- Commonly used corn herbicides with a 2 month or longer rotational interval to grain sorghum include: All acetochlor products, Accent products, Balance Pro, Basis products, Beacon products, Callisto/Lumax/Lexar, Celebrity Plus, Distinct, Epic, Exceed/Spirit, FieldMaster, Hornet, Lightning, Northstar, Princep, Python, Steadfast.
Postemergence Herbicides Registered For Use With Grain Sorghum. Consult the Purdue/Ohio State "Weed Control Guide for Ohio and Indiana" (http://www.btny.purdue.edu/Pubs/WS/WS-16/GrainSorgHerbRating.pdf) or your local herbicide supplier for specific details on weeds controlled.
- Gramoxone Inteon (paraquat) or Roundup (glyphosate) can be used to control existing vegetation before planting grain sorghum in reduced-tillage systems.
- 2,4-D may be applied for broadleaf control in sorghum that is 6 to 15 inches tall. Use drop tubes if sorghum is taller than 8 inches. Use amine formulations at 1 pt/A and ester formulations at 0.5 pt/A. Shotgun (2,4-D + atrazine) can be used on sorghum at 2 pt/A as a broadcast spray from spike to 8 inches tall and with drop tubes on 8 to 12 inch tall sorghum.
- Aim (carfentrazone) may be used postemergence at 0.5 oz/A for control of velvetleaf, morningglories, nightshade and pigweeds/waterhemp less than 4 inches tall. The label does not provide specific information on sorghum growth stage limitations.
- Atrazine may be applied to medium-textured soils with more than 1 percent organic matter, but the rates are lower than for corn. Atrazine can also be applied postemergence at 4 to 6 pints 4L per acre without crop-oil concentrate (COC) or at 2.4 pints per acre with COC for broadleaf control only. Use equivalent rates of atrazine 90DF. Apply after grain sorghum reaches the 3-leaf stage, but before it reaches 12 inches in height. Atrazine is a restricted-use pesticide.
- Banvel (dicamba) or Marksman (dicamba + atrazine) can be applied to grain sorghum after the 2-leaf stage. Marksman can be applied at 1-1/2 to 2 pints per acre until sorghum has five leaves or is 8 inches tall; Banvel can be applied at 0.5 pint per acre to sorghum up to 15 inches tall. Do not graze or feed treated forage to animals before the mature grain stage. Marksman is a restricted-use pesticide.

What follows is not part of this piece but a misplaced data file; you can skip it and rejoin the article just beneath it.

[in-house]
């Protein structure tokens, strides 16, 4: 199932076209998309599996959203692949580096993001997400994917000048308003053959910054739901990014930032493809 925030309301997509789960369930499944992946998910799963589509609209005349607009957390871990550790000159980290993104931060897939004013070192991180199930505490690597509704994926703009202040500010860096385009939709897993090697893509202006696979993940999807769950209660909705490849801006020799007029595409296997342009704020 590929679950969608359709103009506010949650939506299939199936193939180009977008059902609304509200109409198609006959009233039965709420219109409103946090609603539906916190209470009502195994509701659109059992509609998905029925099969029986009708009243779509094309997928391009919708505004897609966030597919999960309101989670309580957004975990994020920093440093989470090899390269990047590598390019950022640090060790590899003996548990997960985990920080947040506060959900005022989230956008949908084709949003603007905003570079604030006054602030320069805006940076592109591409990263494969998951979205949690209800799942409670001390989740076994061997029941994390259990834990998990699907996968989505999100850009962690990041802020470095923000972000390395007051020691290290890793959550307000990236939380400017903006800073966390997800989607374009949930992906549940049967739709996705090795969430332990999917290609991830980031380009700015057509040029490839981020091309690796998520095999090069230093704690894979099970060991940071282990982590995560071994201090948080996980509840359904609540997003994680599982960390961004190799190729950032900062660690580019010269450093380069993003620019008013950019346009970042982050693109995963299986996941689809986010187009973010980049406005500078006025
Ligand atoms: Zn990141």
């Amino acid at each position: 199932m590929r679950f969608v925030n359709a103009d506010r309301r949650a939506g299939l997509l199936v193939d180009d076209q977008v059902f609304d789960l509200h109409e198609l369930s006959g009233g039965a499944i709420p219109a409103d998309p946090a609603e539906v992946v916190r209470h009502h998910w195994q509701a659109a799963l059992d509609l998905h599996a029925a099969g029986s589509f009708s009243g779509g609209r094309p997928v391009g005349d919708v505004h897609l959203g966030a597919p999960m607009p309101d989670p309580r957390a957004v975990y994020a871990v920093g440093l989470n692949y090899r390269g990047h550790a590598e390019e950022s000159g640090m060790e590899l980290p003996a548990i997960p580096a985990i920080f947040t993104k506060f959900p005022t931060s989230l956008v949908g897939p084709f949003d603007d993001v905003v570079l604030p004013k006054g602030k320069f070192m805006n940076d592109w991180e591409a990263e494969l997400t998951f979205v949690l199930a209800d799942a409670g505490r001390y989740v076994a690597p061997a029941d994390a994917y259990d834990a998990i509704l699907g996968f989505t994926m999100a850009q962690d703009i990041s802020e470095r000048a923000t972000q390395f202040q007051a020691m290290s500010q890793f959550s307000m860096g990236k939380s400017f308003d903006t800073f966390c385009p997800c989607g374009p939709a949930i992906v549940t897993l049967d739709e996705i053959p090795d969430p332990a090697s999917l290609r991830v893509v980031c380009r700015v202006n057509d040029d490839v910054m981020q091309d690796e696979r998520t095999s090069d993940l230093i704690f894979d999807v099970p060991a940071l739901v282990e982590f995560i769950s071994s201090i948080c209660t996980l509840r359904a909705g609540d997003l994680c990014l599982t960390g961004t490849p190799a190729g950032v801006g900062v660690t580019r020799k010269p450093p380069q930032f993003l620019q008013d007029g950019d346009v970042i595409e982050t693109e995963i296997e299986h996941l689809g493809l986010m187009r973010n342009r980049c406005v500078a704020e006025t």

- Basagran (bentazon) may be used at 1.5 to 2 pints per acre on sorghum or forage sorghum that is between the first and fifth leaf stage. Laddok (bentazon + atrazine) can be used postemergence to control broadleaf weeds in grain sorghum if applied before the crop is 12 inches tall. Laddok is a restricted-use pesticide.
- Buctril (bromoxynil) applied alone can be used from the 3-leaf to boot stage, while Buctril that has been tank-mixed or premixed with atrazine can only be applied to grain sorghum up to 12 inches in height. Buctril+Atrazine is a restricted-use pesticide.
- Peak (prosulfuron) is a postemergence broadleaf herbicide used at 0.5 to 1/oz/A that can be applied to grain sorghum that is between 5 and 30 inches tall. However, Peak herbicide is persistent in the soil and the recropping interval is a minimum of 10 months for soybean, with a longer rotational interval on high pH soils.
- Permit (halosulfuron) is a postemergence broadleaf herbicide that can be applied at 0.67 to 1.33 oz/A to grain sorghum up to 30 inches tall. Permit requires a 9-month rotational interval for soybean.